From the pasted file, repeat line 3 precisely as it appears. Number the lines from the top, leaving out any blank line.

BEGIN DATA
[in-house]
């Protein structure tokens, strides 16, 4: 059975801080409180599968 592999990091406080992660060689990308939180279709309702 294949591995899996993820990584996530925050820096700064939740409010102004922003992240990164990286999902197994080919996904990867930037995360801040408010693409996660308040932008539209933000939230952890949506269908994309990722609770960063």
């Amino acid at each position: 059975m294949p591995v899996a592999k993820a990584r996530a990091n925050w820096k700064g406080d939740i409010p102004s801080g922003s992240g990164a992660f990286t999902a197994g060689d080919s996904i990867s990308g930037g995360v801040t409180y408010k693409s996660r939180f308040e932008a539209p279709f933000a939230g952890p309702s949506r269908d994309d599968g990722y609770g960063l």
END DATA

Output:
């Amino acid at each position: 059975m294949p591995v899996a592999k993820a990584r996530a990091n925050w820096k700064g406080d939740i409010p102004s801080g922003s992240g990164a992660f990286t999902a197994g060689d080919s996904i990867s990308g930037g995360v801040t409180y408010k693409s996660r939180f308040e932008a539209p279709f933000a939230g952890p309702s949506r269908d994309d599968g990722y609770g960063l």